February 2021 （1 | 2 ≫next）
In this interview, I will be talking to Associate Professor Emi Minamitani in the Department of Theoretical and Computational Molecular Science. Assoc. Prof. Minamitani is studying theoretical solid state physics. Solid state physics is a basic science based on quantum theory. It not only helps to further our understanding of phenomena, such as magnetism, that seem like magic to children, but its application plays a crucial role in creating technology for our society, like superconductors.
Click here for Assoc. Prof. Minamitani's profile.
Please tell me why you became a researcher.
There were several researchers around me in my childhood. So, I did not think that research was a very special job. Ever since I was a child, I always thought it would be nice to become a researcher. I was interested in the subjects of research fields that children seemed to like, such as the cool dinosaurs in paleontology or the stars in astronomy. In junior high school, I became interested in the humanities when I first encountered the thoughts and mythological systems of ancient people and wondered why they came up with such ideas. As a result, I gradually became attracted to the idea of doing research in the humanities in the future. But in high school, I realized that to become a researcher in the humanities was much more difficult than in the natural science fields. If I really wanted to become a researcher, I would have a better chance in the natural sciences. So, I went on to study the sciences in university.
So your aim was to become a researcher first and then choose your field?
Yes. I was interested in the origin of phenomena and ideas. This holds for both the humanities and the science fields. My current research field, theoretical physics, is in line with my original interest, since it involves thinking endlessly about why phenomena occur in the ways they do. I have relatives who are researchers in science or humanities, so my interests wavered whenever I was influenced by each of them. I think I eventually selected my current subject as a result of various experiences and influence.
If you hadn't become a researcher, what kind of job do you think you would have selected?
Actually, I have many times thought of a career other than being a researcher. However, I am the type of person who does not like doing routine jobs. I have not had many experiences talking with people who work for companies, so I never imagined working for a company at all. I thought doing freelance work from home would be a good fit for me and considered getting some certifications for different jobs or becoming a programmer. For example, I tried getting a license to work as a "labor and social security attorney" when I was in my master's program. Basically, I had a very strong desire to control my own work. I am glad that I was able to become a researcher because we can control our work and freely select what we study.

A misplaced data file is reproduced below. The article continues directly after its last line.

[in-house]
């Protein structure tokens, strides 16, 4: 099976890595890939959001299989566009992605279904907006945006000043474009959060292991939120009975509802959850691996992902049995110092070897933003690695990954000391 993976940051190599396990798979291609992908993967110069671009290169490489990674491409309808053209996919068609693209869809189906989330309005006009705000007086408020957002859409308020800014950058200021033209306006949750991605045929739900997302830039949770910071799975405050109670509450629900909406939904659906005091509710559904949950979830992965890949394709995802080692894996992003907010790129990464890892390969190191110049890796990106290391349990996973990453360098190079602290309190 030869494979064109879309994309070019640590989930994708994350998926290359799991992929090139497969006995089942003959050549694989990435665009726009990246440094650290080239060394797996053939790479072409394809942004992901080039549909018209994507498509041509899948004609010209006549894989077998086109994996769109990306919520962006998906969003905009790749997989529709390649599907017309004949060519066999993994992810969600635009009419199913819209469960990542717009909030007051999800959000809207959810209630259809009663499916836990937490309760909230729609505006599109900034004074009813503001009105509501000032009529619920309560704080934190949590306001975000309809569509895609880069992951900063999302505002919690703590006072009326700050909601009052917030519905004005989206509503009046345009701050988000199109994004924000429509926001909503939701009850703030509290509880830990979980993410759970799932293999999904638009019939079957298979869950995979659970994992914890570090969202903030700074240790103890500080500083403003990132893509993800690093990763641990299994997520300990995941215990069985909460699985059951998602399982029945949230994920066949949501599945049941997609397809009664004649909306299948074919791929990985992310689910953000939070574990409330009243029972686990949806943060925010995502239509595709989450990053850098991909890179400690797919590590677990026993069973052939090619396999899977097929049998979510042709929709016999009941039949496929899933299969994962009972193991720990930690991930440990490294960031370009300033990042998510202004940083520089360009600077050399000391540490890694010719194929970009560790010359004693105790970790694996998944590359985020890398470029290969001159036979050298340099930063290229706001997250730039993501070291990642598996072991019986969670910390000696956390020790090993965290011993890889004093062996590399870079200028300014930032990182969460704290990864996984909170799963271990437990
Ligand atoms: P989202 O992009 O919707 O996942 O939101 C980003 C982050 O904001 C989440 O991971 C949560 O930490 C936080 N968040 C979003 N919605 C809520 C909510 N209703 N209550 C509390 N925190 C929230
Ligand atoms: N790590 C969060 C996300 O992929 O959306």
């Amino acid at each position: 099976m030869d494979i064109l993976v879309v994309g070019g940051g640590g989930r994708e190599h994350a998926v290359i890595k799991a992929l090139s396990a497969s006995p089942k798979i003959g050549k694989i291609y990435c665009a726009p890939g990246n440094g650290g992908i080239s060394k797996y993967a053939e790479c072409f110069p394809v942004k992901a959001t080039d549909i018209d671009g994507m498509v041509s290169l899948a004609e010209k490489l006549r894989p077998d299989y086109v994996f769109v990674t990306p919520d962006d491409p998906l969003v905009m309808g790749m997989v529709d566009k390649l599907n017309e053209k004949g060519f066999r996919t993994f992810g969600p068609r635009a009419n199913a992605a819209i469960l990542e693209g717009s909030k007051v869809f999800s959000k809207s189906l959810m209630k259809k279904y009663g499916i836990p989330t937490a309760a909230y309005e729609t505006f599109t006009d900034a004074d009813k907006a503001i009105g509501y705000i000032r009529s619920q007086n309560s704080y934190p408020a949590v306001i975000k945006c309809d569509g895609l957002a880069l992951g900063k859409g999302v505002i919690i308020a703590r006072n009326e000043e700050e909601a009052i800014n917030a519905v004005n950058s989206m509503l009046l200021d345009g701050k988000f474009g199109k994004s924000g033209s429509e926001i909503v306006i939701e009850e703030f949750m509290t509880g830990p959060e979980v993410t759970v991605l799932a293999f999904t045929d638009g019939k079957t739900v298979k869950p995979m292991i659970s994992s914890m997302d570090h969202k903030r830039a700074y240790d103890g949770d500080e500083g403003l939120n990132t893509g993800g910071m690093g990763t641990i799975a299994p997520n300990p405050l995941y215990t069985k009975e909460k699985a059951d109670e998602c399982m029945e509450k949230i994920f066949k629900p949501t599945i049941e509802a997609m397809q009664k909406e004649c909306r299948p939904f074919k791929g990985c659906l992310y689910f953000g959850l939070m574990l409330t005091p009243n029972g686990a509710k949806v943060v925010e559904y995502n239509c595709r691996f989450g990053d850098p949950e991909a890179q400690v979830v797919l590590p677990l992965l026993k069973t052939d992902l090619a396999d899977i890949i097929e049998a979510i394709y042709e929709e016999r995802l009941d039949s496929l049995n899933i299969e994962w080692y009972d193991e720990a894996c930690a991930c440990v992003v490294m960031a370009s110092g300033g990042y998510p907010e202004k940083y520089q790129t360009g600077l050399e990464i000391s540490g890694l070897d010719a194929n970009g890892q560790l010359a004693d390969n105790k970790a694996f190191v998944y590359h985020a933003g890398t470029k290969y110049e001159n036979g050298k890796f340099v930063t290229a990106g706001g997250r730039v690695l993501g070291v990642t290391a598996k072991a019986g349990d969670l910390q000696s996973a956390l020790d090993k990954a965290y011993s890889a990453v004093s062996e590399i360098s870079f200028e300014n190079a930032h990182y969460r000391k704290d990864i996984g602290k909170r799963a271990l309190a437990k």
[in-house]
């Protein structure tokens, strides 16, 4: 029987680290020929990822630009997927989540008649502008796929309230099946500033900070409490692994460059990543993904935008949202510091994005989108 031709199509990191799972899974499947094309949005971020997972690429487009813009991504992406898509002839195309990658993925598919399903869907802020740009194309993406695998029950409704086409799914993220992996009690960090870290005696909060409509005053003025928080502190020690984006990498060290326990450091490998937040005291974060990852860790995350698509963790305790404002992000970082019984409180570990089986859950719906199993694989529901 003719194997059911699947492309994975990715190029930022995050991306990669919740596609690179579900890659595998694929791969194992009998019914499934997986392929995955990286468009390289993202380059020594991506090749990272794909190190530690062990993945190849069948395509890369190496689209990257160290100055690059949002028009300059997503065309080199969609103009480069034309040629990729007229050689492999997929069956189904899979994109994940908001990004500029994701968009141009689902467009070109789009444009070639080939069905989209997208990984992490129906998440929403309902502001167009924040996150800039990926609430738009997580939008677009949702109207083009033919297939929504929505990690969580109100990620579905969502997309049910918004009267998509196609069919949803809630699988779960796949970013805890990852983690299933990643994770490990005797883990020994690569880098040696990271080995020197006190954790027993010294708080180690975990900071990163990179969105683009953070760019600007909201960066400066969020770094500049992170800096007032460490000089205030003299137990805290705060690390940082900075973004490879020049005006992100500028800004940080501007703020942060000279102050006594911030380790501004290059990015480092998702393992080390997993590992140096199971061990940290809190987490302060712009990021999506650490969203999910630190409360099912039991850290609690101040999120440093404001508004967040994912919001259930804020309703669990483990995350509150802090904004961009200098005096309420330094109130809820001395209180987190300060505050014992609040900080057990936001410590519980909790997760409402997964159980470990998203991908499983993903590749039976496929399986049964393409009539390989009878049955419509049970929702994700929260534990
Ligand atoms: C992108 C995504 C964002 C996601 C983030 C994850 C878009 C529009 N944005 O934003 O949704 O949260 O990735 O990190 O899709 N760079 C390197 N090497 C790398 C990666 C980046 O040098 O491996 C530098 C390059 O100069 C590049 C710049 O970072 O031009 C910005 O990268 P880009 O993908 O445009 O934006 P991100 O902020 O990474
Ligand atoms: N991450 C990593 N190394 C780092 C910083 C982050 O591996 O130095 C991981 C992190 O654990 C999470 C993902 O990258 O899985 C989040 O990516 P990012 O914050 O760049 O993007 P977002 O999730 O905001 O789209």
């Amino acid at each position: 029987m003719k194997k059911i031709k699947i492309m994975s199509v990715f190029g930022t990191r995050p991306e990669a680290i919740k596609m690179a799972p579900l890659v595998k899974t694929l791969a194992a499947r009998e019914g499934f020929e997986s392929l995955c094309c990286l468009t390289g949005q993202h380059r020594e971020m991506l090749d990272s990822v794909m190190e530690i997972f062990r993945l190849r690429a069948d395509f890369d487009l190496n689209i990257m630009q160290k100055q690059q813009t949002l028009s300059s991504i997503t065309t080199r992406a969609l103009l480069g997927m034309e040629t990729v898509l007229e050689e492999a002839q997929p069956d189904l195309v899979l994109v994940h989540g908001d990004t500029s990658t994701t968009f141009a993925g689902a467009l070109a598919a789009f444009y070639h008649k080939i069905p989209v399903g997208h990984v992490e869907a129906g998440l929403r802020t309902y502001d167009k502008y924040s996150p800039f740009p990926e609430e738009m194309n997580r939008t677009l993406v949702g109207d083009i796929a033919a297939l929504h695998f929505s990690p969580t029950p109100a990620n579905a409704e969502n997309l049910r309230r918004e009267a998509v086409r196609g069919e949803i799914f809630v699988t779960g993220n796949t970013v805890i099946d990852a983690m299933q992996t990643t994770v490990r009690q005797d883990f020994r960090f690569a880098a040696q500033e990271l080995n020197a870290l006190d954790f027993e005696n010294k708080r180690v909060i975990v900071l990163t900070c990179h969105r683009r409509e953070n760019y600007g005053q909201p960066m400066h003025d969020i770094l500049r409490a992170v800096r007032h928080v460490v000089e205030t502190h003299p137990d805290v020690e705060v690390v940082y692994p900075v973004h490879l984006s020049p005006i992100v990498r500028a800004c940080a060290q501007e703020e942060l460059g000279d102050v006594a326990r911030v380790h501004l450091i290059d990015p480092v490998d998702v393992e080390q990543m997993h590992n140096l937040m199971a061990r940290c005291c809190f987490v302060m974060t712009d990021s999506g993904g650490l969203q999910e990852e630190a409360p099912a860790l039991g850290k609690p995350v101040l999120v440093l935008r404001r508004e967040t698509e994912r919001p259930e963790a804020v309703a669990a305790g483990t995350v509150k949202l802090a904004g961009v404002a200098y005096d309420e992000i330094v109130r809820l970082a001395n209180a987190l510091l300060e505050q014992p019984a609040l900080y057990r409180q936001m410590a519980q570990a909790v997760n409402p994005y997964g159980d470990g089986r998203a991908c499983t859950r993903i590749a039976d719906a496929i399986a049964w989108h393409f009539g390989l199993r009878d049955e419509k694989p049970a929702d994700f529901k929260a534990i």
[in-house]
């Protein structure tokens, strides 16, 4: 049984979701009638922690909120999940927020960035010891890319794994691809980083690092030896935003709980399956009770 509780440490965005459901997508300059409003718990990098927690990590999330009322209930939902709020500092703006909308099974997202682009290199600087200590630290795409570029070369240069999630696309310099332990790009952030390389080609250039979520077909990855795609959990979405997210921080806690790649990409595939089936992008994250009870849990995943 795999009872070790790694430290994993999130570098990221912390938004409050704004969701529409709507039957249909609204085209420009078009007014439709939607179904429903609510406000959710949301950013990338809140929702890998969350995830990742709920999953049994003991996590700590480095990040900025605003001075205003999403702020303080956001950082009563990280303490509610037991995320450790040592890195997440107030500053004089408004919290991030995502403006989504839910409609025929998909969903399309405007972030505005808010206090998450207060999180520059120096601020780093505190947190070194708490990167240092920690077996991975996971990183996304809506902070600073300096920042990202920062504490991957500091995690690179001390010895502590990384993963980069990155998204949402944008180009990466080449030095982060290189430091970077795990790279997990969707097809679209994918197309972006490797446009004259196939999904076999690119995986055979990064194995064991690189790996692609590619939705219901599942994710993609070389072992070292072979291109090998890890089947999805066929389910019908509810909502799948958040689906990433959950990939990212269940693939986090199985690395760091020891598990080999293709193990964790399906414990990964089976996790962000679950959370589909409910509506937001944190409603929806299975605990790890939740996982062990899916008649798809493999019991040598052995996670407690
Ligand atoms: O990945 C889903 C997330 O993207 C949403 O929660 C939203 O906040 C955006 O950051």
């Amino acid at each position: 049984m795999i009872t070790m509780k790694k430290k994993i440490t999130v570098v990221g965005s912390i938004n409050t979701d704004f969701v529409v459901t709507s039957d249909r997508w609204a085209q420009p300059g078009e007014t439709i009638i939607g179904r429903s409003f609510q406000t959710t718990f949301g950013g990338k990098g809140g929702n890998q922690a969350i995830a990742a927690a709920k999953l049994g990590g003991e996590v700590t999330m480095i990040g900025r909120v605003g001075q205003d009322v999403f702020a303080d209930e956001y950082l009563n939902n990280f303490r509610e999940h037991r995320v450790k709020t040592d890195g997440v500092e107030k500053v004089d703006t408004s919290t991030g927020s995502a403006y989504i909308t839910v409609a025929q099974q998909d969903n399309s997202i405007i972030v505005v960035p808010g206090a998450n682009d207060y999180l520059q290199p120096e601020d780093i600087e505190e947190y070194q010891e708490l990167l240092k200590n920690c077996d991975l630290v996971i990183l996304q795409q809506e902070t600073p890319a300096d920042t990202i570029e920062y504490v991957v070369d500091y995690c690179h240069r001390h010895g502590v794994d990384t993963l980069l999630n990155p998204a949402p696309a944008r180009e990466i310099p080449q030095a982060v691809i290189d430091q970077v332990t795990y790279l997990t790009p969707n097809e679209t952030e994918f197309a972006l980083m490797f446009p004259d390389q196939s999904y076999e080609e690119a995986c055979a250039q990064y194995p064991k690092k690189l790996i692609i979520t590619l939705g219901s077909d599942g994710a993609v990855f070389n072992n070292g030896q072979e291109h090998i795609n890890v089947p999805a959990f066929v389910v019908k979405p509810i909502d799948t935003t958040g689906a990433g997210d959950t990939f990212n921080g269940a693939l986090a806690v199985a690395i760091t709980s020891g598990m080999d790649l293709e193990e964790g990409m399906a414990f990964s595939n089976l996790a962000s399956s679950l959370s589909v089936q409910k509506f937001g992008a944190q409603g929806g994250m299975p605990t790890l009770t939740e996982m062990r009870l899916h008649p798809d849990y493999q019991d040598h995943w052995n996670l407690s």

What was the trigger, or reason, for you to go into your research field, theoretical study on solid state physics?
In my second year of university, I had to choose my major from among the biology, chemistry, and physics fields. I found that the experiments in biology and chemistry seemed to be very difficult. I wasn't very good at experiments, so I thought I couldn't major in biology and chemistry. Then, by a process of elimination, I decided to go for physics. In taking lectures on physics, I became fascinated with the mysteries of quantum mechanics and solid state physics. In my senior year, when I had to choose a research laboratory, I decided to go into a theoretical group. I thought even if I were a little clumsy, it would be impossible for me to break any instruments there. I also thought I would be able to unravel some of the mysteries in physics.
It seems to me that going into the field of theoretical physics simply by process of elimination is not something that ordinary people can do.
Many people say, "Do what you like." But when I hear this advice, I tend to think, "What on earth does it mean for me to 'like' something?" I thought it would be easier to first eliminate the things that were intuitively or physiologically unfit for me and then go in the remaining direction. I tried to work with the things that remained, found the favorable direction, and went in it.
When did you decide on your research topic? You have been studying mainly the physics of surfaces.
Professor Hideaki Kasai, the leader of the laboratory I was assigned to in my university, emphasized, "Surface science is interesting!" After being there for more than five years, I certainly came to think that surface science was in fact interesting. As I mentioned, the Kasai Laboratory was a theoretical physics laboratory, thus, I did not do any experiments. Although doing theoretical research may sound limited, there are many types of theoretical studies, from using only paper and pencil to making full use of computers. I'm actually doing many of these different types of things at the moment.